In Brief

Could Alien Life Exist Around Red Dwarf Stars? Watch Debate in Webcast Tonight

Artist's Concept of Red Dwarf Star with Alien Planet
Artist's concept of an alien planet orbiting a red dwarf star. Could severe space-weather events doom the chances for life on such worlds? (Image credit: David A. Aguilar (CfA))

Small, dim red dwarfs are by far the most common stars in the Milky Way, making up more than 70 percent of our galaxy's stellar population. But are they best places to look for alien life?

That question will take center stage during a debate tonight (Oct. 16) at 7:30 p.m. EDT (2330 GMT) organized by the Harvard-Smithsonian Center for Astrophysics (CfA). You can watch the event live here on, courtesy of the CfA, or on the CfA's "Observatory Nights" YouTube channel:

Two CfA researchers will participate in tonight's debate, CfA representatives wrote in a media advisory:

"Ofer Cohen will discuss the latest research suggesting that harsh winds and stellar radiation would scour any planets in the habitable zone. Elisabeth Newton will argue that red dwarf worlds could be more resilient than we think."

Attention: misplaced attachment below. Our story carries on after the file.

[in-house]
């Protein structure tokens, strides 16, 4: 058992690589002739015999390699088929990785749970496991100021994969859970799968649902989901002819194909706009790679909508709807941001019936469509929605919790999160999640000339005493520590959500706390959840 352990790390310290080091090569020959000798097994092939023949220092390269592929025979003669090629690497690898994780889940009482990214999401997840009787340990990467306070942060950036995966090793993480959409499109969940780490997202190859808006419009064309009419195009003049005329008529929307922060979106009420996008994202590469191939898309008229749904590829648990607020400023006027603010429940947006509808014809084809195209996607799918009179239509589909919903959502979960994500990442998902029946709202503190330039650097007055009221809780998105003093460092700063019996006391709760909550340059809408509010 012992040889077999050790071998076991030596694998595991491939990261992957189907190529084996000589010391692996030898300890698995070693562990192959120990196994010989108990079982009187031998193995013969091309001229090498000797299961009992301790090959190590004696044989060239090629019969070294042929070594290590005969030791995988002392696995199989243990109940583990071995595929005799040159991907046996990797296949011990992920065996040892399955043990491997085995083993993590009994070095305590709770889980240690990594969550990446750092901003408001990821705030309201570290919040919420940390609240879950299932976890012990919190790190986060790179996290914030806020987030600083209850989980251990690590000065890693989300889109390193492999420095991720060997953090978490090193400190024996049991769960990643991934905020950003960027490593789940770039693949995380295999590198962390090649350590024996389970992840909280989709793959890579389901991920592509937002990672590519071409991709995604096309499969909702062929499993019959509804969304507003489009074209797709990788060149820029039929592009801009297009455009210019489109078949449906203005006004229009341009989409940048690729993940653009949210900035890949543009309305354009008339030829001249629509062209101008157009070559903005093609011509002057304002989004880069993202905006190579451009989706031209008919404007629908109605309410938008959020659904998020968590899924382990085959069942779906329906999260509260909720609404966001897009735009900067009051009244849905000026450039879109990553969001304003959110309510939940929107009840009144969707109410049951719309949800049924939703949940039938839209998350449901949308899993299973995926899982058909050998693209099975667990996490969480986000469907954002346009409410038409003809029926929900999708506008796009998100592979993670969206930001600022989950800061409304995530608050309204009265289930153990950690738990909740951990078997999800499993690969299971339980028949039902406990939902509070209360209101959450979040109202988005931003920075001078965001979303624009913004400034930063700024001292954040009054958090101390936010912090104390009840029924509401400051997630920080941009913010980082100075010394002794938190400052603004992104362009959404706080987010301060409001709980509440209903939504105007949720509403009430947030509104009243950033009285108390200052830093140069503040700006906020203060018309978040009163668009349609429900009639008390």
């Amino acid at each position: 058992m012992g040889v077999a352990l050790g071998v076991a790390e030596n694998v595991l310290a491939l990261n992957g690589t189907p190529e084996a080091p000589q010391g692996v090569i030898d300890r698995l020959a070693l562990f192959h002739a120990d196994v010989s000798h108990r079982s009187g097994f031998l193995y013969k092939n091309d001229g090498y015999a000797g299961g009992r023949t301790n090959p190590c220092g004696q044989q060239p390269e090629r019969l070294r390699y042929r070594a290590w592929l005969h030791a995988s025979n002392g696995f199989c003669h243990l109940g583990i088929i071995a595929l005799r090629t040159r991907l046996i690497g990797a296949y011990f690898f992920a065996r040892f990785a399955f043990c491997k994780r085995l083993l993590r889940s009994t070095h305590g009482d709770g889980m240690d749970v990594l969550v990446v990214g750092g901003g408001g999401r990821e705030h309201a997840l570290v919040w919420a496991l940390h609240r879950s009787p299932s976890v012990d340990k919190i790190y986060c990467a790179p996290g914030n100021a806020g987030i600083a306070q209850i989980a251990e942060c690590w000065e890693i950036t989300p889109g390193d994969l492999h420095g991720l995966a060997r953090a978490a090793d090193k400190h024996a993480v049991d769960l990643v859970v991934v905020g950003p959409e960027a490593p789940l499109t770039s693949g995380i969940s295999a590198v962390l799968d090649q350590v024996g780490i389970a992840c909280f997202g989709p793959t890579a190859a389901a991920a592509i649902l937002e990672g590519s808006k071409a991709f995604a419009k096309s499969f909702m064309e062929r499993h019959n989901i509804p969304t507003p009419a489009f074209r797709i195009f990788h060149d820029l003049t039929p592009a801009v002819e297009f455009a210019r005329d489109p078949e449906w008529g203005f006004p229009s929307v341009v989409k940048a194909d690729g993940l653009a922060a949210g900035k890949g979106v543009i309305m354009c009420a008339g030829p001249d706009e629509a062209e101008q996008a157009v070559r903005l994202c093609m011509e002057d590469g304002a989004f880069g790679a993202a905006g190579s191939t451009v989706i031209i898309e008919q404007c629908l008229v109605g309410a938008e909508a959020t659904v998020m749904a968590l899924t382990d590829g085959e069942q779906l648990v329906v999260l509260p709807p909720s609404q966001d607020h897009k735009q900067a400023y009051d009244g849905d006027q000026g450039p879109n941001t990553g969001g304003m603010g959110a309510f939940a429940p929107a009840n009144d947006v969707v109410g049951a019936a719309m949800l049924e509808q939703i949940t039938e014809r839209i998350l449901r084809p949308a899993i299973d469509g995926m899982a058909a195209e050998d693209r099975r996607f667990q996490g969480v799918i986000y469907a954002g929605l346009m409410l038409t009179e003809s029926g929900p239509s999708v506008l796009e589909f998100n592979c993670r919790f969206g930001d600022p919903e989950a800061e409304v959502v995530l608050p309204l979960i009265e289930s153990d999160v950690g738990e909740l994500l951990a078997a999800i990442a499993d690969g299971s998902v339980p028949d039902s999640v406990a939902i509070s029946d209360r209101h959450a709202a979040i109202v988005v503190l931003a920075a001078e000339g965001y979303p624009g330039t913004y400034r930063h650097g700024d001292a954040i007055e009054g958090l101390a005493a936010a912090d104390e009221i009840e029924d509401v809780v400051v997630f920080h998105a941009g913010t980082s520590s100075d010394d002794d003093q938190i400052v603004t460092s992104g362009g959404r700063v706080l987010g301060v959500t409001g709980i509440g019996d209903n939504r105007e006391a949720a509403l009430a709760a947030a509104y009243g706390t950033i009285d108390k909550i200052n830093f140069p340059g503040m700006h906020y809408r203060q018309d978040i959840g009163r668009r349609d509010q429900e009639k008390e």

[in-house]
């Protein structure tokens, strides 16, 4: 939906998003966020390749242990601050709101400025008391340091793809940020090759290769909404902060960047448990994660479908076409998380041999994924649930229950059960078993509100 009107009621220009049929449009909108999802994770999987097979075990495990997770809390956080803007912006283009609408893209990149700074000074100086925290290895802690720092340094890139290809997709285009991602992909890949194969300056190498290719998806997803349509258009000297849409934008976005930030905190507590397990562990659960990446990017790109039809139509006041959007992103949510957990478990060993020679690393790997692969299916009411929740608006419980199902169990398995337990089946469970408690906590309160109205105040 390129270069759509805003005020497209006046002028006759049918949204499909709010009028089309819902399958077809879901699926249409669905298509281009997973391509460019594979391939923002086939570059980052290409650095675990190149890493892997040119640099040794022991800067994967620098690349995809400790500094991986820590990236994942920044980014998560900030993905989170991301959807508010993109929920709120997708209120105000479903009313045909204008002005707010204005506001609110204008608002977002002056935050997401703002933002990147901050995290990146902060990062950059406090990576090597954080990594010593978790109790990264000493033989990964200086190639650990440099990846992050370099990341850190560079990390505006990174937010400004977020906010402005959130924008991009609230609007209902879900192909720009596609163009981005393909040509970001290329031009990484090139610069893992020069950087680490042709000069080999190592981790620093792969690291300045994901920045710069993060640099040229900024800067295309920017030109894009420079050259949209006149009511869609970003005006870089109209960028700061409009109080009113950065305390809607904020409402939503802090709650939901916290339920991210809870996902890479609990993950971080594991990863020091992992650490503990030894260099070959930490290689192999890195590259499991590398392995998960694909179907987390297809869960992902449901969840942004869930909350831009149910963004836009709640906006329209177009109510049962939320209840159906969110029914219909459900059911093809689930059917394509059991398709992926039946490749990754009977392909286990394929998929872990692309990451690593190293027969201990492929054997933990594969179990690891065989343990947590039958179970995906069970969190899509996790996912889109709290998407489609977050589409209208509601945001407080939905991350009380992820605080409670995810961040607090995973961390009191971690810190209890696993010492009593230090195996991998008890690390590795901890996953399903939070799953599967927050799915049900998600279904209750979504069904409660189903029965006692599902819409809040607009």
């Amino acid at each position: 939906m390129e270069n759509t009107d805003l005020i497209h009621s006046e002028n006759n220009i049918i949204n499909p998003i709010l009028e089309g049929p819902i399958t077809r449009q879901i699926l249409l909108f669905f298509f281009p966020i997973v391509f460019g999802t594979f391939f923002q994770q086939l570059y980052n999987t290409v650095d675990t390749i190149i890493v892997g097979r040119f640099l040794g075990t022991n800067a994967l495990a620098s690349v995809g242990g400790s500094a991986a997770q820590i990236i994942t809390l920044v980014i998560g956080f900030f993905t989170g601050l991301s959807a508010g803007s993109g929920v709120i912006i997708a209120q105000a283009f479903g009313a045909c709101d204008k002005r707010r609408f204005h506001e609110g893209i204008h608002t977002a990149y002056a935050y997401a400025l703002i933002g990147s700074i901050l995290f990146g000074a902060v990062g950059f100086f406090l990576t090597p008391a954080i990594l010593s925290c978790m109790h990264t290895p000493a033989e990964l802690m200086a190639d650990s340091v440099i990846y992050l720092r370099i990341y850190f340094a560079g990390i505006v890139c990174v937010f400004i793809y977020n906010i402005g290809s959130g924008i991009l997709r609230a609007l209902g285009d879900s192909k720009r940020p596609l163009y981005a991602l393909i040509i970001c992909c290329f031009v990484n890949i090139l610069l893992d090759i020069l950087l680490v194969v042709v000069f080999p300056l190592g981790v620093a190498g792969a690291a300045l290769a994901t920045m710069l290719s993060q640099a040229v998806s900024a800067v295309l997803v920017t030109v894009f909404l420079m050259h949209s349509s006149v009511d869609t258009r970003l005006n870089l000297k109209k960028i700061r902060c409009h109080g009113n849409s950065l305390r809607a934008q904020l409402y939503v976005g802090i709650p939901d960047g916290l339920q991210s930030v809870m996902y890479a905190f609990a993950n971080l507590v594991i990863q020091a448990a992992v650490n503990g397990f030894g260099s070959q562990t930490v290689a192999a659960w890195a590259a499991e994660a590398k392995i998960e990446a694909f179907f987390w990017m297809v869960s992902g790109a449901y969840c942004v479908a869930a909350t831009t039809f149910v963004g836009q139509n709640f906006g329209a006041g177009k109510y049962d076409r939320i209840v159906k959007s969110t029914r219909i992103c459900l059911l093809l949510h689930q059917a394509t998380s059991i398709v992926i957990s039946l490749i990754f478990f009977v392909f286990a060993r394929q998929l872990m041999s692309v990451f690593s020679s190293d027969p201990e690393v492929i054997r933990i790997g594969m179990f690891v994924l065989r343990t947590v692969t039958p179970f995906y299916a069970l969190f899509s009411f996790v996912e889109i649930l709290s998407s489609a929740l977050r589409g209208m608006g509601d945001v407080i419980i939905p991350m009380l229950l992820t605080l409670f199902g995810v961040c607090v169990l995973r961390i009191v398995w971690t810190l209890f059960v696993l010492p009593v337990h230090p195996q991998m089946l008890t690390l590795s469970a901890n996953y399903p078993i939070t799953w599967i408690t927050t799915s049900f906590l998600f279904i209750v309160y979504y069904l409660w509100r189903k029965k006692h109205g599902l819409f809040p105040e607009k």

Astronomers have discovered nearly 2,000 alien planets to date, and they've only scratched the surface: Each one of the Milky Way's 100 billion or so stars is believed to host more than one planet on average.

Follow Mike Wall on Twitter @michaeldwall and Google+. Follow us @Spacedotcom, Facebook or Google+. Originally published on

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Mike Wall
Senior Space Writer

Michael Wall is a Senior Space Writer with and joined the team in 2010. He primarily covers exoplanets, spaceflight and military space, but has been known to dabble in the space art beat. His book about the search for alien life, "Out There," was published on Nov. 13, 2018. Before becoming a science writer, Michael worked as a herpetologist and wildlife biologist. He has a Ph.D. in evolutionary biology from the University of Sydney, Australia, a bachelor's degree from the University of Arizona, and a graduate certificate in science writing from the University of California, Santa Cruz. To find out what his latest project is, you can follow Michael on Twitter.